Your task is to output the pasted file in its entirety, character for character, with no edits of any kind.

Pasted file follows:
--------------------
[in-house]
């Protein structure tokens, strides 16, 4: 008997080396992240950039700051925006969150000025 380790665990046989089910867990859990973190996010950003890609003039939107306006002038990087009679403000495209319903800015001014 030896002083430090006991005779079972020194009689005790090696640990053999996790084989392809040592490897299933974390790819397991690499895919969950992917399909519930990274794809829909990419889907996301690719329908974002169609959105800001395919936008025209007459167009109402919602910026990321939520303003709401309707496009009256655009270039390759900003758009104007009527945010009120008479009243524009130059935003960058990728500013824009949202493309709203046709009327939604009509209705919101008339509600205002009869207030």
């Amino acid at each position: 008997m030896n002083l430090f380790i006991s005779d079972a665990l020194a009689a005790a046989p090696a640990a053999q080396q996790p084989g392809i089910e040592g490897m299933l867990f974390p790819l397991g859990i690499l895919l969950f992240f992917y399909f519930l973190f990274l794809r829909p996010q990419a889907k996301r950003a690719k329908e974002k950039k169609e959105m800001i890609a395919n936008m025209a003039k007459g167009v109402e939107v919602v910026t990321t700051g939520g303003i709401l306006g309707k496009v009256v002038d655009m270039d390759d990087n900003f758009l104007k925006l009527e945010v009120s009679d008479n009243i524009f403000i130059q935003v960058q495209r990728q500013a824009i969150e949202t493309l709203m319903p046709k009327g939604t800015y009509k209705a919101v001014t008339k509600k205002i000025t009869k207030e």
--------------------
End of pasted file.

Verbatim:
[in-house]
């Protein structure tokens, strides 16, 4: 008997080396992240950039700051925006969150000025 380790665990046989089910867990859990973190996010950003890609003039939107306006002038990087009679403000495209319903800015001014 030896002083430090006991005779079972020194009689005790090696640990053999996790084989392809040592490897299933974390790819397991690499895919969950992917399909519930990274794809829909990419889907996301690719329908974002169609959105800001395919936008025209007459167009109402919602910026990321939520303003709401309707496009009256655009270039390759900003758009104007009527945010009120008479009243524009130059935003960058990728500013824009949202493309709203046709009327939604009509209705919101008339509600205002009869207030």
């Amino acid at each position: 008997m030896n002083l430090f380790i006991s005779d079972a665990l020194a009689a005790a046989p090696a640990a053999q080396q996790p084989g392809i089910e040592g490897m299933l867990f974390p790819l397991g859990i690499l895919l969950f992240f992917y399909f519930l973190f990274l794809r829909p996010q990419a889907k996301r950003a690719k329908e974002k950039k169609e959105m800001i890609a395919n936008m025209a003039k007459g167009v109402e939107v919602v910026t990321t700051g939520g303003i709401l306006g309707k496009v009256v002038d655009m270039d390759d990087n900003f758009l104007k925006l009527e945010v009120s009679d008479n009243i524009f403000i130059q935003v960058q495209r990728q500013a824009i969150e949202t493309l709203m319903p046709k009327g939604t800015y009509k209705a919101v001014t008339k509600k205002i000025t009869k207030e």